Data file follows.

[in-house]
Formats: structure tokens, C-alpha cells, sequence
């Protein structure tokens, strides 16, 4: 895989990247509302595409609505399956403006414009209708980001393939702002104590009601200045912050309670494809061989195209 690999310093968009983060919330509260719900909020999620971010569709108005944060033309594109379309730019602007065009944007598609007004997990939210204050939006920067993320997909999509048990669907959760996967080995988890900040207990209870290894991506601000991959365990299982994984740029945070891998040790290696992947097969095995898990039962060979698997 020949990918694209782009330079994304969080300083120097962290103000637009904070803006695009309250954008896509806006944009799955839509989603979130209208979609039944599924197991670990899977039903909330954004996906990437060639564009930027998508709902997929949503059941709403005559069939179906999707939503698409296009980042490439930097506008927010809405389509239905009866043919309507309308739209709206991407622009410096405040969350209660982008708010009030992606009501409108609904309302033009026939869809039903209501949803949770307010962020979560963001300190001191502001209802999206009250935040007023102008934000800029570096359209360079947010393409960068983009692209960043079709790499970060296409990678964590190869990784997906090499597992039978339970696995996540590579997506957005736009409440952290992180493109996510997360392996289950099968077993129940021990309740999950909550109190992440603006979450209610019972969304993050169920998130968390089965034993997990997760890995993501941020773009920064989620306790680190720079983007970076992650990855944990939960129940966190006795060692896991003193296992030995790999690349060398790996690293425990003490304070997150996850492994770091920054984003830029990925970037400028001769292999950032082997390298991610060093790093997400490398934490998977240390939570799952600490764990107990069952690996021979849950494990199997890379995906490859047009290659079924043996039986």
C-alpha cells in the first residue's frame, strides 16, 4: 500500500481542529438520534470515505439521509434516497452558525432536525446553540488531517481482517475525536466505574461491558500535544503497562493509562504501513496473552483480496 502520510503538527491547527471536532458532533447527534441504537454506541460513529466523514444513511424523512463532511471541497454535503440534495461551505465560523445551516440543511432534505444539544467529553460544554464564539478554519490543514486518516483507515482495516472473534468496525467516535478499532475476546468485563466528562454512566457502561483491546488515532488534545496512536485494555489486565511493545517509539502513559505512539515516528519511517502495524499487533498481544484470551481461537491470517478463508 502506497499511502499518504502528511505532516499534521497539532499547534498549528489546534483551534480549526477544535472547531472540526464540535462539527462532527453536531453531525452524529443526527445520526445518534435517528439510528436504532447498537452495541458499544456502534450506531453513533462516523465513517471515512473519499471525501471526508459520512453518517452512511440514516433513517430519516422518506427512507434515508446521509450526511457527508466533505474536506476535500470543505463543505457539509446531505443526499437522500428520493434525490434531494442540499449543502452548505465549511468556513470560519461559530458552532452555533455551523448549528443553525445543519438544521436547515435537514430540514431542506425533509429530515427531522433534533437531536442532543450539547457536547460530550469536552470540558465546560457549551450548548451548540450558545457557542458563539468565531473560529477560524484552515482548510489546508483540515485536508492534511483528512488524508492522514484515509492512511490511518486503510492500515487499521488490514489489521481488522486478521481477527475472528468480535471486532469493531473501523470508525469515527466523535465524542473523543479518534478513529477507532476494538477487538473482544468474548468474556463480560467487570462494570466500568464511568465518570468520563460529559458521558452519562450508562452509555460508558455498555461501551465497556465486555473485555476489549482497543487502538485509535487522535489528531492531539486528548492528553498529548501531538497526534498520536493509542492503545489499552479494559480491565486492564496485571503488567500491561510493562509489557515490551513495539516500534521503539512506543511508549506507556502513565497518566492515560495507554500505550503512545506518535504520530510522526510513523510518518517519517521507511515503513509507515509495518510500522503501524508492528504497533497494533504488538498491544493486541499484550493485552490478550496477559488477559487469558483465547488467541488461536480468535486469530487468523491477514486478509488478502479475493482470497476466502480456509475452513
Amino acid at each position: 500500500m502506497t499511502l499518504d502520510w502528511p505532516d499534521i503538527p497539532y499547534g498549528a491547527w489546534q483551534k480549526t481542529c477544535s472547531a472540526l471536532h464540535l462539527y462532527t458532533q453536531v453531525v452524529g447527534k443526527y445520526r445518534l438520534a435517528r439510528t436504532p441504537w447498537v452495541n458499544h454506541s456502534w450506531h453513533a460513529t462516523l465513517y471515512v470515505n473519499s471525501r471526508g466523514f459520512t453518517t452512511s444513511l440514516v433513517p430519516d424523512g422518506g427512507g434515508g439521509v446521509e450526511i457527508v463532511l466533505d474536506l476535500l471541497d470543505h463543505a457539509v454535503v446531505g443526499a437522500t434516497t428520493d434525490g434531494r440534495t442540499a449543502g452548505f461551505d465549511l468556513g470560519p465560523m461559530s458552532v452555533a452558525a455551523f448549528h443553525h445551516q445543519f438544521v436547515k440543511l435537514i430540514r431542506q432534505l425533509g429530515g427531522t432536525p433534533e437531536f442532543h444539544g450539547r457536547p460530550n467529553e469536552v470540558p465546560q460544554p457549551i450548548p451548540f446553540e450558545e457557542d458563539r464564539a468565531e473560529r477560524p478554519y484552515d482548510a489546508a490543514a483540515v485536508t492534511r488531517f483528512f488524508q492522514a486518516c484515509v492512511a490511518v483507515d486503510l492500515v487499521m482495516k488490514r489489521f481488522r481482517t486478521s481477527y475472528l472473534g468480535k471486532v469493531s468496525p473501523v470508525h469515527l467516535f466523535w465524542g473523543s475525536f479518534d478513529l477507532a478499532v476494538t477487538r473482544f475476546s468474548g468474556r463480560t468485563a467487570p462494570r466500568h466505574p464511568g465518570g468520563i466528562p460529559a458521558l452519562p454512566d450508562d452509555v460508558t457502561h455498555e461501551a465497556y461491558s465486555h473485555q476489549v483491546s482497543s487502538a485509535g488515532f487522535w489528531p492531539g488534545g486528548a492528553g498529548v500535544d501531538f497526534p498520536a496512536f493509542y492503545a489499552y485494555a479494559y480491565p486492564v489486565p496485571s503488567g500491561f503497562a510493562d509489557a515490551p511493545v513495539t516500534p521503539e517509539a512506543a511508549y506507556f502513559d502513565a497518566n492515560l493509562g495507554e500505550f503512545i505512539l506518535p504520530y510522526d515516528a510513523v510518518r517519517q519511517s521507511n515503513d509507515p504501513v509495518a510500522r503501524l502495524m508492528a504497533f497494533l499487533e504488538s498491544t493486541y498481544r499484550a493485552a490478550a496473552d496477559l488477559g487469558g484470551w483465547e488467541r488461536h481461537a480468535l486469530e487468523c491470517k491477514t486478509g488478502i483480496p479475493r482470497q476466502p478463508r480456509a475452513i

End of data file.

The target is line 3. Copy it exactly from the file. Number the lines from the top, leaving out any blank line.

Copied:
């Protein structure tokens, strides 16, 4: 895989990247509302595409609505399956403006414009209708980001393939702002104590009601200045912050309670494809061989195209 690999310093968009983060919330509260719900909020999620971010569709108005944060033309594109379309730019602007065009944007598609007004997990939210204050939006920067993320997909999509048990669907959760996967080995988890900040207990209870290894991506601000991959365990299982994984740029945070891998040790290696992947097969095995898990039962060979698997 020949990918694209782009330079994304969080300083120097962290103000637009904070803006695009309250954008896509806006944009799955839509989603979130209208979609039944599924197991670990899977039903909330954004996906990437060639564009930027998508709902997929949503059941709403005559069939179906999707939503698409296009980042490439930097506008927010809405389509239905009866043919309507309308739209709206991407622009410096405040969350209660982008708010009030992606009501409108609904309302033009026939869809039903209501949803949770307010962020979560963001300190001191502001209802999206009250935040007023102008934000800029570096359209360079947010393409960068983009692209960043079709790499970060296409990678964590190869990784997906090499597992039978339970696995996540590579997506957005736009409440952290992180493109996510997360392996289950099968077993129940021990309740999950909550109190992440603006979450209610019972969304993050169920998130968390089965034993997990997760890995993501941020773009920064989620306790680190720079983007970076992650990855944990939960129940966190006795060692896991003193296992030995790999690349060398790996690293425990003490304070997150996850492994770091920054984003830029990925970037400028001769292999950032082997390298991610060093790093997400490398934490998977240390939570799952600490764990107990069952690996021979849950494990199997890379995906490859047009290659079924043996039986």